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There have always been journalists who "crossed the lines" and switched to being spokespersons, advisers or investigators of bodies that were previously the object of their coverage and commentary. There have presumably always been journalists whose work serves as a cover for clandestine work, but only a few are willing to admit it. One such person is Herbert Pundik (Nahum Pundak), a veteran Israeli-Danish journalist with an international reputation who a week ago in an interview with the Danish daily Dagbladet Information said that for about 10 years, he worked for the Mossad while doing his journalism job. His admission sent a shock wave through the serene Scandinavian country and aroused considerable media interest.
"Yes, I was a Mossad Agent," said the headline of the comprehensive interview with Pundik by journalist Lasse Ellegaard. The newspaper is identified with the left, and its origins lie in the Danish resistance to the Nazis. And this is how the reporter introduces him:
"We know a great deal about Herbert Pundik. He volunteered to serve in the Israel Defense Forces. In the past he passionately defended Israel and today he criticizes the country to the same degree. He constitutes a model for emulation for journalists writing about the Middle East. He has tremendous knowledge and admirable analytic ability. He is considered a moral authority because of his critical sense. But only a few know that Pundik once worked for the Mossad when he was employed by the Information and the [Danish newspaper] Politiken."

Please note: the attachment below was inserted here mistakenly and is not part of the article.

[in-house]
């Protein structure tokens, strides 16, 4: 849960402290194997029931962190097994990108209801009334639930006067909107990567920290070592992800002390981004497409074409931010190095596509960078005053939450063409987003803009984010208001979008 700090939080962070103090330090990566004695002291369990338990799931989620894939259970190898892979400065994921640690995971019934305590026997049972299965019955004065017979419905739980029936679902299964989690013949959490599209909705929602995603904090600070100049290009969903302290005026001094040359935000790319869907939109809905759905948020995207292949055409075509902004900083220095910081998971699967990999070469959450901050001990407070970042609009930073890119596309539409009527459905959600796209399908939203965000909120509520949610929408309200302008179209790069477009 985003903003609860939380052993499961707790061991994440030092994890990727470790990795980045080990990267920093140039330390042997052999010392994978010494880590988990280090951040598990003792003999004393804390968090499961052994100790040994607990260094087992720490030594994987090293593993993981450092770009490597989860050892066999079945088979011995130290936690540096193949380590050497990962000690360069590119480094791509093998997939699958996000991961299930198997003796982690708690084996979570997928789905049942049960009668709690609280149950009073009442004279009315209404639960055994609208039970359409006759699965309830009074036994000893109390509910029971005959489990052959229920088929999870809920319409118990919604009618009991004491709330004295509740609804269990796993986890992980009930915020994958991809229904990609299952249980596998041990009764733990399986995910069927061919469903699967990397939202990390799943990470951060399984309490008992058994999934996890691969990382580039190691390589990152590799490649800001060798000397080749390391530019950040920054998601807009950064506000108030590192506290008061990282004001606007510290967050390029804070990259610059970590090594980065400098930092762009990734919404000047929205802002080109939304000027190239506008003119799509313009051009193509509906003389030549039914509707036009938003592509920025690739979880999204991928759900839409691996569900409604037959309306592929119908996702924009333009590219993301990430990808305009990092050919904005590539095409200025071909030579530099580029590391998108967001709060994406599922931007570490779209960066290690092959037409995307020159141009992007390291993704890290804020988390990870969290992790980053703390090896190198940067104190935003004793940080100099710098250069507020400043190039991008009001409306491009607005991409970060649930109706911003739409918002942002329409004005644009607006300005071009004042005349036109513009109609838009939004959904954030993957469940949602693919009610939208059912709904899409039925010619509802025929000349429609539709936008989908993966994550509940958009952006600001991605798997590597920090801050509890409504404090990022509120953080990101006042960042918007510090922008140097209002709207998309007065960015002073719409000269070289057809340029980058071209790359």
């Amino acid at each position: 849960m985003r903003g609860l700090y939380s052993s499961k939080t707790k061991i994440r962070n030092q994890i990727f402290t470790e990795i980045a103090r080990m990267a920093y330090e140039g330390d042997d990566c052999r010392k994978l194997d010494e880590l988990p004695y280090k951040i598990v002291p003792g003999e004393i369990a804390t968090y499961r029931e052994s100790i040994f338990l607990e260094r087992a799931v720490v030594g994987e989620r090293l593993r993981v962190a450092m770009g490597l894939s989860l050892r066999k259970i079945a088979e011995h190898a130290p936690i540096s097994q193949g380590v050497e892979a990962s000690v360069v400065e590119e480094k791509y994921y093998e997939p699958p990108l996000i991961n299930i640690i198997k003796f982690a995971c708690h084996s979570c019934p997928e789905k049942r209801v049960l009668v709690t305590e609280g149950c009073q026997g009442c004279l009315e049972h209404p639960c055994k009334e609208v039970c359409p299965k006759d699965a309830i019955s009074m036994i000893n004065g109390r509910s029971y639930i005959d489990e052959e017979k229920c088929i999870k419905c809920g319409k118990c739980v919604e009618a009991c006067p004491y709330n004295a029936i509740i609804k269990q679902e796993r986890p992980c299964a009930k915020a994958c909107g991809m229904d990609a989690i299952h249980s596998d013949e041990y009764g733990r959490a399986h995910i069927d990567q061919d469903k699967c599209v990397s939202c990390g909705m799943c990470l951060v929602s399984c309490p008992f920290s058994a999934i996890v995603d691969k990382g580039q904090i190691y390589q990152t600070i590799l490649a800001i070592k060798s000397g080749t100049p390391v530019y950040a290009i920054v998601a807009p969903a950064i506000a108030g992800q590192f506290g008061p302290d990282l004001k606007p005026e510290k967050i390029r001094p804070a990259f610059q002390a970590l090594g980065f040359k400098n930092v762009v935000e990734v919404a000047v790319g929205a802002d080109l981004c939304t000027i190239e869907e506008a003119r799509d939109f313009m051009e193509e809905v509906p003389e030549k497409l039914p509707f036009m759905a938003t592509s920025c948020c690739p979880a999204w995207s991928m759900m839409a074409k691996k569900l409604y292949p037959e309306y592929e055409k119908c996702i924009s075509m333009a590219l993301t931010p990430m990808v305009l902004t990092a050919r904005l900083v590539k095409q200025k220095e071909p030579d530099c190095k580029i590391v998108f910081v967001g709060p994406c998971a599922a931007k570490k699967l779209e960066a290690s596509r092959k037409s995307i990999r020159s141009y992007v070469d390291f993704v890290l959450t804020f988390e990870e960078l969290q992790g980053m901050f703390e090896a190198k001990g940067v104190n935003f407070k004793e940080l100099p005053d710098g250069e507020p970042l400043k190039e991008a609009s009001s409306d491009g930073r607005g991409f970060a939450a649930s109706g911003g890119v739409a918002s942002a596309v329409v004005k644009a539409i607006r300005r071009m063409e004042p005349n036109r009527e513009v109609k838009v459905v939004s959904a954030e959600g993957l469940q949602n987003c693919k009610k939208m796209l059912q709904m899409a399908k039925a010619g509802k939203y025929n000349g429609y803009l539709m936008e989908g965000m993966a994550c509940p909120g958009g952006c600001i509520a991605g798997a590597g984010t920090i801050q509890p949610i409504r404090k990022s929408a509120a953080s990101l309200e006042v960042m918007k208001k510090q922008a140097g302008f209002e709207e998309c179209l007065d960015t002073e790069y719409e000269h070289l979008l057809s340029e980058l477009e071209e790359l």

Pundik admitted to his interviewer, in response to a question, that during his travels and his assignments in the 1960s in Africa, he provided information to the Mossad (and also reported to Davar, the now defunct daily of the Histadrut labor federation, and to Danish public radio). But he added that "this connection was severed in 1970, when I was appointed editor-in-chief of Politiken."
"I traveled all over Africa under the cover of [being] a journalist," said Pundik. "In general, where is the boundary between espionage and journalism? For example, I wrote a detailed analysis of the tribes in Somalia and their attitude toward political parties, I investigated the political situation in northern Nigeria. These were things that the newspaper was also interested in."
Is that intelligence work? the interviewer pressured him. "Yes, in large part it was intelligence work, and I did it on one condition, which I was glad was fulfilled, that my reports be transferred to Denmark as well. The late Peter Isloe, who was no. 2 in the Danish military intelligence, received copies of my reports from the Israelis."
Pundik said he did not send the reports to Isloe, but he knew Isloe received them because they were friends. "I was a double agent in a sense, if you will," he said. "The Information was a poor newspaper and when I told them 'pay for my plane ticket and I'll pay for my expenses,' it worked." Pundik doesn't say so specifically, but we can assume from that sentence the Mossad paid part of his travel expenses and the rest was probably paid by the media that employed him.